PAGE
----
Columbia adjunct’s portrait of life with mental illness wins Chicago International Film Festival award

By Valentina Pucarelli, Photojournalist

Margaret Byrne, producer and director of “Any Given Day,” premieres her film during the 57th Chicago International Film Festival on Oct. 20 at the Gene Siskel Film Center. Valentina Pucarelli

Produced and directed by Margaret Byrne, an adjunct faculty member in the Cinema and Television Arts Department, “Any Given Day” won the Chicago International Film Festival’s Chicago Award in the festival’s City and State program.

“Any Given Day” follows the lives of three subjects Byrne meets in a Cook County Mental Health Court probation program, shedding light on how the system treats them and also offering a glimpse into Byrne’s own personal mental health journey.

As part of the 57th Chicago International Film Festival, “Any Given Day” had its U.S. in-person premiere on Oct. 20 at the Gene Siskel Film Center, 164 N. State St.

According to Keeping it Reel, as the winner of the Chicago Award, Byrne will receive in-kind grants from Panavision and Light Iron for a camera rental package and post-production services valued at $45,000.

Byrne started working on the film in 2015 when the Cook County Jail was the largest mental health care provider in the country, before it was surpassed by the Los Angeles County Jail.

“[The jail] led me to really want to look at what happens when we incarcerate people that are in a mental health crisis,” Byrne said.

Byrne and four of the film’s subjects attended the premiere and participated in a panel discussion moderated by Candace Coleman, racial justice organizer for Access Living, after a screening that led to many tears being shed by the audience.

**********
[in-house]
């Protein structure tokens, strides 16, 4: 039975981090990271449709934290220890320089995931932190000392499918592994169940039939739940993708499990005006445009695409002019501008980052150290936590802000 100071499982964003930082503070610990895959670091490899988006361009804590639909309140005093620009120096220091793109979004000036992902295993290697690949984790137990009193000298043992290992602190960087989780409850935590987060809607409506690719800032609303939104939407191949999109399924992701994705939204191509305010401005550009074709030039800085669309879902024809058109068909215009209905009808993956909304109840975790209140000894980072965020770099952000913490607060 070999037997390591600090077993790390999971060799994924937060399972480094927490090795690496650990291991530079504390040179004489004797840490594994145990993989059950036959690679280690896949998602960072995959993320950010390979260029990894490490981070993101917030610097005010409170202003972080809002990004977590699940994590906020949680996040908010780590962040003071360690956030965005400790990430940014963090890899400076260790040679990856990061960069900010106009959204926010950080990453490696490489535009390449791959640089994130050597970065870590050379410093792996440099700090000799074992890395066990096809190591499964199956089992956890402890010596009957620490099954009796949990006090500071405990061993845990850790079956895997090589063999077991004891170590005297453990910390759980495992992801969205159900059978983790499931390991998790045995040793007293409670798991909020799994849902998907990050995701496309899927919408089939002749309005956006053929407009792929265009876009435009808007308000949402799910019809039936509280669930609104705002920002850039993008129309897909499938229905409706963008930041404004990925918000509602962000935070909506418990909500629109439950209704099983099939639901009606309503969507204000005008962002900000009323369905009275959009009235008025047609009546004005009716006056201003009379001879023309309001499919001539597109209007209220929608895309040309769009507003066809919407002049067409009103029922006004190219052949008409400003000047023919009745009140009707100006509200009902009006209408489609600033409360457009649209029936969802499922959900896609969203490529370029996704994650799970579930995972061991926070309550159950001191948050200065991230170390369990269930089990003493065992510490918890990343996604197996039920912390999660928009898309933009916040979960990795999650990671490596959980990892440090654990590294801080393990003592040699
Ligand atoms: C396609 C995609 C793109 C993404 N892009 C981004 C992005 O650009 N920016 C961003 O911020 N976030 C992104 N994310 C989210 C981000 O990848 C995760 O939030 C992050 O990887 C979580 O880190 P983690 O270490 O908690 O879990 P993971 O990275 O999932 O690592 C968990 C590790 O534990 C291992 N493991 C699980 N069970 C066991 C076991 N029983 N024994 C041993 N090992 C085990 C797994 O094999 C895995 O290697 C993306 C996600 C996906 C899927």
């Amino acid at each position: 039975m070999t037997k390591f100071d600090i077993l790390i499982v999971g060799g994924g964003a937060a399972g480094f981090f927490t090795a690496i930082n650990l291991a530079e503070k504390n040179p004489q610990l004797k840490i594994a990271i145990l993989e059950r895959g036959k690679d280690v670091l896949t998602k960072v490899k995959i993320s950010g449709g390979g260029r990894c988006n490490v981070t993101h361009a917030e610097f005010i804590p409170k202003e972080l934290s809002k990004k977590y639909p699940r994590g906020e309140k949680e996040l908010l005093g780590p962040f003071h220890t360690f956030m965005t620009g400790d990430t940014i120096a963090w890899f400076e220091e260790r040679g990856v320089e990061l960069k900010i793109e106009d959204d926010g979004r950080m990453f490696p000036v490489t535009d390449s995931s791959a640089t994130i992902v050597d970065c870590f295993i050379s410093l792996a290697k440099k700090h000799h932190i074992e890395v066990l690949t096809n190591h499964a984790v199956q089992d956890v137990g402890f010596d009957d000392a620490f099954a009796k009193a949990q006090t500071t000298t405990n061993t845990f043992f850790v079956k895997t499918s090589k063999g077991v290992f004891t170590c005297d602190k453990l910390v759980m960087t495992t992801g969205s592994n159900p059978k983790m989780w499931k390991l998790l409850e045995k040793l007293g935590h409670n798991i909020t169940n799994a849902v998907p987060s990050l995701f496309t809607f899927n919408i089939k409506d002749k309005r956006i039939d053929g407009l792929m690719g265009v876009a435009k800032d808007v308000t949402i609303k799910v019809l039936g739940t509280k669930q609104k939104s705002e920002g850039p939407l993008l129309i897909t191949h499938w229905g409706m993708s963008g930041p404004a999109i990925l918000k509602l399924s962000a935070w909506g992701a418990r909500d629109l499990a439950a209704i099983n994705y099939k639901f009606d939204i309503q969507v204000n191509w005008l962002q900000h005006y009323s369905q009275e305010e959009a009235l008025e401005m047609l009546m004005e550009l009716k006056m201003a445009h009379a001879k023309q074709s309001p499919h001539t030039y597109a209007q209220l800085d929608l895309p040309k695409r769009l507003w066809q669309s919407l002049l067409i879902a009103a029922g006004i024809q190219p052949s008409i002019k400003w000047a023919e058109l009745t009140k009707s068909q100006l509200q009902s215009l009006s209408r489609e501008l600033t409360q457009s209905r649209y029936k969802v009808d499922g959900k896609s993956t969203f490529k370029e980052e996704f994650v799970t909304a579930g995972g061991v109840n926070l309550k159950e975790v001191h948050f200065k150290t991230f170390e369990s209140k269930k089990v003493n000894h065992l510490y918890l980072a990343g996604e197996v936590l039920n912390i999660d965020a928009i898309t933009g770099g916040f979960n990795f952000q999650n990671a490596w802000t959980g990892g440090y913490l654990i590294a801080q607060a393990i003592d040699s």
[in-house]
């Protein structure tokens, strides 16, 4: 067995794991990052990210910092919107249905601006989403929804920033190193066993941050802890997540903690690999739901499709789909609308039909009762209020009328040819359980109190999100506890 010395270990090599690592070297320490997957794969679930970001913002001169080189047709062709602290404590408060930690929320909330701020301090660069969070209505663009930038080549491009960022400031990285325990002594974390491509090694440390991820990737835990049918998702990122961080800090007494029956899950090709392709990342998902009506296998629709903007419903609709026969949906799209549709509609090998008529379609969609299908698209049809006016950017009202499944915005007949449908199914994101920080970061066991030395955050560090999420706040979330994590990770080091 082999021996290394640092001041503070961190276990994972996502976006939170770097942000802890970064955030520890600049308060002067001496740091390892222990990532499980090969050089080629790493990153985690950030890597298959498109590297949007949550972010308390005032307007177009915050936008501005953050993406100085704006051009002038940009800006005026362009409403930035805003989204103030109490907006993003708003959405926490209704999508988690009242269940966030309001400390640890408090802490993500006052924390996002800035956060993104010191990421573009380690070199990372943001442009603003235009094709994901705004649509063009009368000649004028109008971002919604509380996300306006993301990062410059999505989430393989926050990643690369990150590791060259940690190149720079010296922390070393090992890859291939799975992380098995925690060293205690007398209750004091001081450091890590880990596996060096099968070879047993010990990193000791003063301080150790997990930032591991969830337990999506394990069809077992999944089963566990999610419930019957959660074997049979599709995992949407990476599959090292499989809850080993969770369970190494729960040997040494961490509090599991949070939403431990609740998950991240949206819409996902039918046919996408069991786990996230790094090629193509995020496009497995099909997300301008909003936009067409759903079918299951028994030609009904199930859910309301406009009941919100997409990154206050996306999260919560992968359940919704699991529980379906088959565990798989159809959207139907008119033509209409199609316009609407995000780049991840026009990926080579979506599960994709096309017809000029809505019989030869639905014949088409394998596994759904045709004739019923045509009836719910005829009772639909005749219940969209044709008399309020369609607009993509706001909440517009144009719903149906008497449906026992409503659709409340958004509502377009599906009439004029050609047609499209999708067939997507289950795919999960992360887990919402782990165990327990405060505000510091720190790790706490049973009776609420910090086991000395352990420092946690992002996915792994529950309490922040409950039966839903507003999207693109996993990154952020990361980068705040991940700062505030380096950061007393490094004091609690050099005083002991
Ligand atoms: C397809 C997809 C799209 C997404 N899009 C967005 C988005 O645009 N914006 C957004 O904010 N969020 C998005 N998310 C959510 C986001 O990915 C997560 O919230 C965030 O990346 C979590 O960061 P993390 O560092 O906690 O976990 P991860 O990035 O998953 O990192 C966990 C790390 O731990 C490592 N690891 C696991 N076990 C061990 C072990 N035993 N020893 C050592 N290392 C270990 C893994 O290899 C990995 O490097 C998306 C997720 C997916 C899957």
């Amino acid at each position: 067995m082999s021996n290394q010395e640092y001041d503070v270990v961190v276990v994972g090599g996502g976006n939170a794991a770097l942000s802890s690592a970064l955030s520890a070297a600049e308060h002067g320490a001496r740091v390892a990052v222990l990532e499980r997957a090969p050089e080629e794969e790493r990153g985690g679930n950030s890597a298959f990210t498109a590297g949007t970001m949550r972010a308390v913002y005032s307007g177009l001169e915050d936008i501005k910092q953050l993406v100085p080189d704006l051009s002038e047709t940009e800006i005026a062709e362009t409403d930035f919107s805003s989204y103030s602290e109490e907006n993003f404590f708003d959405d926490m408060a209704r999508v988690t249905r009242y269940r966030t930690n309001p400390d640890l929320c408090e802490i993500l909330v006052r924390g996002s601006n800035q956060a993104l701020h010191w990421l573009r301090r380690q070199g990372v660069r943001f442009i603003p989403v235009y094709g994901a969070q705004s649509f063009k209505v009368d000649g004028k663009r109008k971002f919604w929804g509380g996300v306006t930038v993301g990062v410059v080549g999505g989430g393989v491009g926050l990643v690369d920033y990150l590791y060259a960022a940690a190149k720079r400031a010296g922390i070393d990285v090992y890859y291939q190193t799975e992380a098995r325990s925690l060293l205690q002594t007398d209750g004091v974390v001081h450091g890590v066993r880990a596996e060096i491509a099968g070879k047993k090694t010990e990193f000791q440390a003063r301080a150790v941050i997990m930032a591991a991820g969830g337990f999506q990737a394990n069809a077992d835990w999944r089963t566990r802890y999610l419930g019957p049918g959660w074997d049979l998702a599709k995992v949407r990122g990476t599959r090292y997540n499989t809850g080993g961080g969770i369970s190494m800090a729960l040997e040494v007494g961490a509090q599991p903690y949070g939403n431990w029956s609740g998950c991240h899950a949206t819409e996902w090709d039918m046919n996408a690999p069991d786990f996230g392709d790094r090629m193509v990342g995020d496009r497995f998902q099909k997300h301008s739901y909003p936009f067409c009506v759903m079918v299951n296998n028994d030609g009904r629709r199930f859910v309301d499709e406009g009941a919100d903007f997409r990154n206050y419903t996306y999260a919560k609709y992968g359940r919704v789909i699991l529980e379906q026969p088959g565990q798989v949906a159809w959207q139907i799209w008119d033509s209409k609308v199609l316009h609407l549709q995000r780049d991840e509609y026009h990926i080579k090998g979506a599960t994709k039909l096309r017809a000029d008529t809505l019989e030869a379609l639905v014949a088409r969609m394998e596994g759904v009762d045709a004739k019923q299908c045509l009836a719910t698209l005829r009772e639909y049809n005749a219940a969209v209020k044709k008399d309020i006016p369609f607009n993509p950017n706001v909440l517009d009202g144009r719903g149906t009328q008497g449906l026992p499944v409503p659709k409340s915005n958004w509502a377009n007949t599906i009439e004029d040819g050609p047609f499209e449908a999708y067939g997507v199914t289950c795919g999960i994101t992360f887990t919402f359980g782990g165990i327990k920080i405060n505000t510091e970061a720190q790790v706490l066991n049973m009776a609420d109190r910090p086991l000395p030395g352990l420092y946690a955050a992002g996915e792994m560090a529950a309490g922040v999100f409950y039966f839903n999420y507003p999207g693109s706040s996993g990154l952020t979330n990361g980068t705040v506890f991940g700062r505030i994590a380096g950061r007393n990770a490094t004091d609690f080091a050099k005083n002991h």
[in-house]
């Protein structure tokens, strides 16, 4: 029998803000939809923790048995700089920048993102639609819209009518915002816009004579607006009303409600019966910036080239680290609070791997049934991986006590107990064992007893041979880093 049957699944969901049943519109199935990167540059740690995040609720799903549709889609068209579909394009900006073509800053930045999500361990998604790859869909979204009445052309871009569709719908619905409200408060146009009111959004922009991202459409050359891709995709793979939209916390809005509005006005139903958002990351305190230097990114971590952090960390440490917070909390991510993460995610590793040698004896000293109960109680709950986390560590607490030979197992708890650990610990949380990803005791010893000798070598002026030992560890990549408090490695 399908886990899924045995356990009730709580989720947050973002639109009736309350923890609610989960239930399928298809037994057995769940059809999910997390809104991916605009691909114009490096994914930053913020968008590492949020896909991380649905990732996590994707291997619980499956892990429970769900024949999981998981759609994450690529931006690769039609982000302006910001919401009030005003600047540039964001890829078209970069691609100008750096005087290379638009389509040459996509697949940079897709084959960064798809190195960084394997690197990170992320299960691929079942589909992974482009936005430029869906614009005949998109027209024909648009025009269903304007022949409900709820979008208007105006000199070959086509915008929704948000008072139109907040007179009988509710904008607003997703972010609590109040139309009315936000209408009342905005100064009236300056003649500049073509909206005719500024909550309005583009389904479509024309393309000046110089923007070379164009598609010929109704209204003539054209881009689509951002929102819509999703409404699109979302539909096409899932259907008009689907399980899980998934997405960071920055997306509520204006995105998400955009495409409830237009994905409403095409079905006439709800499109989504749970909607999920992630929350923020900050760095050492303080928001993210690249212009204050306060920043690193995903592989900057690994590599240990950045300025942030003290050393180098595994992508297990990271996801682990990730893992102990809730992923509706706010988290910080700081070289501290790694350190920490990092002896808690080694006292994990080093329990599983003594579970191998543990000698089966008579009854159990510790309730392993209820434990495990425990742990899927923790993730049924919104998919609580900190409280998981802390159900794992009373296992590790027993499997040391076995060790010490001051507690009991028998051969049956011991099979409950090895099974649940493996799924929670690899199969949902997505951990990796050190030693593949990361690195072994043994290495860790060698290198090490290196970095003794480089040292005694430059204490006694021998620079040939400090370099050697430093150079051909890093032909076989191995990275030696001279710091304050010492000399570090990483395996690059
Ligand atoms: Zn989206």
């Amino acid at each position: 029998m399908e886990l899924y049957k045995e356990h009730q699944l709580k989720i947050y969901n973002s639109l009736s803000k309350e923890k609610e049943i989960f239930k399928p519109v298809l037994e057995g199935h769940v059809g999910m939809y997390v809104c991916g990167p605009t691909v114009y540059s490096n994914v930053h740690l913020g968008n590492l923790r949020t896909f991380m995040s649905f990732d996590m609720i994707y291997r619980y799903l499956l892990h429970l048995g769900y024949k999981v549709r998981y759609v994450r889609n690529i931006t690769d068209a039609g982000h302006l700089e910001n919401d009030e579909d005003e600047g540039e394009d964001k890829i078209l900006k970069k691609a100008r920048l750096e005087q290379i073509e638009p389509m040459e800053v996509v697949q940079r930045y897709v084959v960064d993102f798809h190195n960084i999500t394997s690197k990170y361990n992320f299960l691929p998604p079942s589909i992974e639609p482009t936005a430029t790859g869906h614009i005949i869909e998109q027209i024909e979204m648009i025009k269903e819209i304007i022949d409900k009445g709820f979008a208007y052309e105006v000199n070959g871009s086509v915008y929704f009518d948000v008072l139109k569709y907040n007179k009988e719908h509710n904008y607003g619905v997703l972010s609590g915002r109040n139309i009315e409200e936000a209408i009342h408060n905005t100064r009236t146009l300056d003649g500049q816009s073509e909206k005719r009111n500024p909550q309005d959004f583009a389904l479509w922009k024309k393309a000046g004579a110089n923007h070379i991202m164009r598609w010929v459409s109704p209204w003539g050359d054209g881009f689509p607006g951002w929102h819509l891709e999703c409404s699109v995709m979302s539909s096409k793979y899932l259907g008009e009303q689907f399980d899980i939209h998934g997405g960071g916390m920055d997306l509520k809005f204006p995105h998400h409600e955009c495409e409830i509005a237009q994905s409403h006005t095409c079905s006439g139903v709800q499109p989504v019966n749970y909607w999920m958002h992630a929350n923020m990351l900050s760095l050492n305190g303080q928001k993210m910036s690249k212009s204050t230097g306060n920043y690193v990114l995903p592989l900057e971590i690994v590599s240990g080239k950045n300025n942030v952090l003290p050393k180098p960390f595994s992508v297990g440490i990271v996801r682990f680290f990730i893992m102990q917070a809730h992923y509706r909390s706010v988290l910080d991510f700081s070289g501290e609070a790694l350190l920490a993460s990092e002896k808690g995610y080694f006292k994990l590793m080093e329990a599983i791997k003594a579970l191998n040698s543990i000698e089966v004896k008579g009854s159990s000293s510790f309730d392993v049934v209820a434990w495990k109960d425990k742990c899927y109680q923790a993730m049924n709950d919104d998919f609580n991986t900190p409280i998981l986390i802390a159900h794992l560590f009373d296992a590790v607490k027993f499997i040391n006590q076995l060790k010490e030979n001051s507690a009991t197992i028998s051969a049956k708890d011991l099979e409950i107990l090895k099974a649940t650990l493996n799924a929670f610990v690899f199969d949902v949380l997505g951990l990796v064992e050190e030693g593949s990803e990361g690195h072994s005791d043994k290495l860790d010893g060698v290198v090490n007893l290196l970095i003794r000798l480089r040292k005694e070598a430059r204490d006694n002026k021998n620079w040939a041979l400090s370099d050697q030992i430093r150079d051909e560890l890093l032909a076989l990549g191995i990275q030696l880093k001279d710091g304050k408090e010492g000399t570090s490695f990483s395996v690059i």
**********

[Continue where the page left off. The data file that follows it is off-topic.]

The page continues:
(left to right) Moderator Candace Coleman, Byrne and documentary subjects Angela Roache-Peña, Daniel Brown, Judge Lauren Edidin and Gina Ivanov speak at the “Any Given Day” panel discussion. Valentina Pucarelli

During the panel discussion, Byrne and the film’s subjects talked about their experience making this film over the span of five years.

“Working with Margaret and her opening up about her own issues made me feel a little bit more confident to be able to do this project with her,” said Angela Roche-Peña, one of the film’s main subjects and a Mental Health Court graduate, during the panel discussion.

Byrne said she didn’t know she was going to put her own story in the film until the post-production editing process.

“At a certain point, I knew I had to include my story,” Byrne said. “Otherwise, it wouldn’t be an honest film, because so much of why I made it, why I related to [the subjects], the conversations we were having, were because I had some similar lived experiences.”

Lauren Edidin, the judge overseeing the Cook County Mental Health Court in Skokie that the film’s protagonists participated in and graduated from, said she’s thrilled that viewers will get an opportunity to see and better understand the struggles people with mental illness go through, along with the programs and treatments that help them stabilize.

Byrne said her goal with the film was to have people understand the long-term effects of incarceration on people who are in a mental health crisis.

Over the next two years, the film will be screened for the Cook County Board of Commissioners, as well as at other film festivals. It will also be used by Access Living to raise awareness of the recently-passed Community Emergency Services and Supports Act in Illinois, or CESSA, which will allow mental health crisis 911 calls to be redirected to a mental health crisis team rather than law enforcement.

“We’re really trying to use the film to help educate people about that law, as well as help get support behind it,” Byrne said.